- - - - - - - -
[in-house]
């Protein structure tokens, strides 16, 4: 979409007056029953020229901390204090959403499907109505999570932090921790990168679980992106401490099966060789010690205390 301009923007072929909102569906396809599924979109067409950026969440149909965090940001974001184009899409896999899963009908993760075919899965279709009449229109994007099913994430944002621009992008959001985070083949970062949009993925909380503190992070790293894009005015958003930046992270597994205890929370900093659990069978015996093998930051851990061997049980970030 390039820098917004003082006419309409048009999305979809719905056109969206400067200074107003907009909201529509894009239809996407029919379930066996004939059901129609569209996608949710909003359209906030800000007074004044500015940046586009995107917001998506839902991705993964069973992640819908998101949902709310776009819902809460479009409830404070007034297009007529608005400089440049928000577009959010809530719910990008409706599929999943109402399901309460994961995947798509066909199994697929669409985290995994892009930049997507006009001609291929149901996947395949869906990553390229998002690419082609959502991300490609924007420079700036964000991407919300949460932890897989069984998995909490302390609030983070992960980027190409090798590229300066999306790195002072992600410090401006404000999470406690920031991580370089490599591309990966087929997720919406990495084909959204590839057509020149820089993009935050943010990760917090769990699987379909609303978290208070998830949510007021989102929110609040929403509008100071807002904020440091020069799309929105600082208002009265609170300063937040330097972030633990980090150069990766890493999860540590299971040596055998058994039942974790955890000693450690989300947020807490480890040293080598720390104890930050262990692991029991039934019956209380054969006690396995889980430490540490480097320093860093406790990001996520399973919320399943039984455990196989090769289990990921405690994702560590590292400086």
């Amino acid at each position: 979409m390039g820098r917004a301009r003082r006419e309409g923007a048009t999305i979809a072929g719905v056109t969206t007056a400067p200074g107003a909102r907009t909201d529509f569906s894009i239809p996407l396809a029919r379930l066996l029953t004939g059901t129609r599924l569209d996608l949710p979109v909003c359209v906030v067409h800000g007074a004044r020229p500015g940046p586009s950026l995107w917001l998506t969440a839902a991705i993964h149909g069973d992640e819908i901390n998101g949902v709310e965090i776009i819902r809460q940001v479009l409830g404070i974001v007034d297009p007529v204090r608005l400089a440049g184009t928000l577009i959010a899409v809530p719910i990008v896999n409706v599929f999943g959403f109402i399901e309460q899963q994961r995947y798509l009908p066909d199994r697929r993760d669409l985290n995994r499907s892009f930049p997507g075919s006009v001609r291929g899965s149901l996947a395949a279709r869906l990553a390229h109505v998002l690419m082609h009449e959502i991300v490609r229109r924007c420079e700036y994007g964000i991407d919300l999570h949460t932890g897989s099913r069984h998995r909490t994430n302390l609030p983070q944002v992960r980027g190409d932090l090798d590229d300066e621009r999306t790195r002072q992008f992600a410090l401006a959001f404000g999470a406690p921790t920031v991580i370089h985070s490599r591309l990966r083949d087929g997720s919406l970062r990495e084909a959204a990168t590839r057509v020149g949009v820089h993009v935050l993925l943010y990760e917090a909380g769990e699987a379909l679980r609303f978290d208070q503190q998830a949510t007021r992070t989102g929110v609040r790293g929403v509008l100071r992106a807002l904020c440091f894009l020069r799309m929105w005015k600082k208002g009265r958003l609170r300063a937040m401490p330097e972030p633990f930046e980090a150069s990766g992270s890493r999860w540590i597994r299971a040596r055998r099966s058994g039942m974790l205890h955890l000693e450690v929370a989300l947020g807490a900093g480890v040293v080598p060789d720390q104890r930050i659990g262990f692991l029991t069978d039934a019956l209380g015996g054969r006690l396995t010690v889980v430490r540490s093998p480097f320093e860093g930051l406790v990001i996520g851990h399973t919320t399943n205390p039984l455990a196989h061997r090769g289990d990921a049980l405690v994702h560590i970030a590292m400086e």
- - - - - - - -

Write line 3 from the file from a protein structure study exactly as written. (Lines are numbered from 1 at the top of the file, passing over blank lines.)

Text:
């Amino acid at each position: 979409m390039g820098r917004a301009r003082r006419e309409g923007a048009t999305i979809a072929g719905v056109t969206t007056a400067p200074g107003a909102r907009t909201d529509f569906s894009i239809p996407l396809a029919r379930l066996l029953t004939g059901t129609r599924l569209d996608l949710p979109v909003c359209v906030v067409h800000g007074a004044r020229p500015g940046p586009s950026l995107w917001l998506t969440a839902a991705i993964h149909g069973d992640e819908i901390n998101g949902v709310e965090i776009i819902r809460q940001v479009l409830g404070i974001v007034d297009p007529v204090r608005l400089a440049g184009t928000l577009i959010a899409v809530p719910i990008v896999n409706v599929f999943g959403f109402i399901e309460q899963q994961r995947y798509l009908p066909d199994r697929r993760d669409l985290n995994r499907s892009f930049p997507g075919s006009v001609r291929g899965s149901l996947a395949a279709r869906l990553a390229h109505v998002l690419m082609h009449e959502i991300v490609r229109r924007c420079e700036y994007g964000i991407d919300l999570h949460t932890g897989s099913r069984h998995r909490t994430n302390l609030p983070q944002v992960r980027g190409d932090l090798d590229d300066e621009r999306t790195r002072q992008f992600a410090l401006a959001f404000g999470a406690p921790t920031v991580i370089h985070s490599r591309l990966r083949d087929g997720s919406l970062r990495e084909a959204a990168t590839r057509v020149g949009v820089h993009v935050l993925l943010y990760e917090a909380g769990e699987a379909l679980r609303f978290d208070q503190q998830a949510t007021r992070t989102g929110v609040r790293g929403v509008l100071r992106a807002l904020c440091f894009l020069r799309m929105w005015k600082k208002g009265r958003l609170r300063a937040m401490p330097e972030p633990f930046e980090a150069s990766g992270s890493r999860w540590i597994r299971a040596r055998r099966s058994g039942m974790l205890h955890l000693e450690v929370a989300l947020g807490a900093g480890v040293v080598p060789d720390q104890r930050i659990g262990f692991l029991t069978d039934a019956l209380g015996g054969r006690l396995t010690v889980v430490r540490s093998p480097f320093e860093g930051l406790v990001i996520g851990h399973t919320t399943n205390p039984l455990a196989h061997r090769g289990d990921a049980l405690v994702h560590i970030a590292m400086e």